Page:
Materials for the laser cut face shields include PETG, a clear film plastic; polyurethane foam; and elastic band to wrap around the head, explains Dunster, a 2016 mechanical engineering major from Worcester Polytechnical Institute in Massachusetts.
The plastic is coming in from TPI Plastics with mills in Michigan; foam coming from Chicago; and elastic from Goldstar in California, adds Bodmer. The material for the shields are expected to come in on Monday.
Foam will be placed around the plastic shields with double-sided tape instead of the 3D headbands.
The shields being fabricated at MOHS will support front-line medical professionals in Morris, Sussex, Warren and Hunterdon, they say, while those being made at Montclair State University will be supporting Essex, Hudson and Bergen.
Out of the 10,000 shields, the state police will help distribute the shields, says Bodmer. MOHS will also be giving 500 shields to Hackensack Medical Center.
In addition, 150 shields were to be given to Mt. Olive’s first responders and front line medical professionals, he adds, and 25 were to be given to local residents who asked privately if they can have one for family members who work on the front-line.
The template design for the shields meet all regulations and standards as they were designed by NYU Maker Space and also approved by Johns Hopkins University, its medical department and staff, says Bodmer.
“Our shields can be sanitized with bleach wipes,” says Bodmer. Staff can reuse the shields. “They are not just a single use product.”
He says they decided on shields instead of masks because it is “easier to make face shields verses masks since they can be wiped.”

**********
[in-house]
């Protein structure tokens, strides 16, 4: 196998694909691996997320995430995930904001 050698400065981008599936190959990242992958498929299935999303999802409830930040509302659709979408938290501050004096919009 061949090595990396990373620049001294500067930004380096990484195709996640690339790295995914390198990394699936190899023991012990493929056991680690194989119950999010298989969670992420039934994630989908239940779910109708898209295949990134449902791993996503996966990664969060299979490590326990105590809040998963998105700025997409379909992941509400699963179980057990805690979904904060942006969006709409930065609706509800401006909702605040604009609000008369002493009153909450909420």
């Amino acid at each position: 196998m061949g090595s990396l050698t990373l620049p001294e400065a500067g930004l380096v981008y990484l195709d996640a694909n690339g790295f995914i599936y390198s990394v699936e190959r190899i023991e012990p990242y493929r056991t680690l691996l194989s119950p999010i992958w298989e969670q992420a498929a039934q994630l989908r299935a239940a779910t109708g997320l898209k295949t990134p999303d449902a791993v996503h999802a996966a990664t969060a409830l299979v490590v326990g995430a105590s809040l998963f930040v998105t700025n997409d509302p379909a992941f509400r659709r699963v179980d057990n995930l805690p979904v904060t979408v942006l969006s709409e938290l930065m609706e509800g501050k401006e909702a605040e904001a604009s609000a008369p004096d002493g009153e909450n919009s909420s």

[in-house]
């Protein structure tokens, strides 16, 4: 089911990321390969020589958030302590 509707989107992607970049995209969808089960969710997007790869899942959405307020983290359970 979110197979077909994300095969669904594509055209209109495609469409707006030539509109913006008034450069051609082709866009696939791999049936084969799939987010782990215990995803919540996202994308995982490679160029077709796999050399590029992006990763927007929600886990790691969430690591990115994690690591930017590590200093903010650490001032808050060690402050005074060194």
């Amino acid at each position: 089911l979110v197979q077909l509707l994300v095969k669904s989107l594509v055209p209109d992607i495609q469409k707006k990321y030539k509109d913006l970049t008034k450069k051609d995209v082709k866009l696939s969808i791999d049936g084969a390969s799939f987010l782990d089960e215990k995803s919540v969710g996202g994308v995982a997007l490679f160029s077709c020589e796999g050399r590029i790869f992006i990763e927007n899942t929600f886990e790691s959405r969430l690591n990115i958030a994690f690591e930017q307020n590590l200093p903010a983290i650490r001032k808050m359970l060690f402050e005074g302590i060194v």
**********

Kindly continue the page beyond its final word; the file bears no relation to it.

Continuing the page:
They are effective because they will allow the medical staff to keep working, he explains. They are designed with a barrier to prevent potential liquids from getting onto the face.
They are also supposed to “stop any airborne contaminants” from getting in, says Dunster. “Before they were just using safety glasses; now they have face shields along with the masks to give them the best way to be safe.”
Donations Support Effort
Lots of monetary support came from family, friends and strangers, they say, estimating $20K in donations. The district did help with the printing costs by allowing the team to use the MILL, as well as the initial batch of plastic sheets that were in the MILL to fill their immediate need.
On March 29 they posted a request of Facebook requesting donations.
“At this time our biggest constraint is financing this effort,” Dunster posted. “If anyone is willing and able to help support this, we are looking for donations of any amount to cover the cost of the supplies necessary to manufacture these shields. The current cost for one shield is about $2.10.”
That first post attracted close to $7K that day with donations mailed to his house, says Dunster.
“They all want to help,” says Bodmer adding that a donation even came as far as California.
They used crowd sourcing, which allowed them to place their order totaling $15K, says Bodmer.
In Dunster’s second post on Facebook the next day he writes: “I want to thank everyone for their support, whether by donation, encouragement, and/or sharing our post. We would not be able to do any of this without the support of our town, school district, and community, so thank you very much! As of right now, we have over 180 people donate to help this effort!!”
After partnering up with two teachers at Warren Hills High School, they came up with a game plan.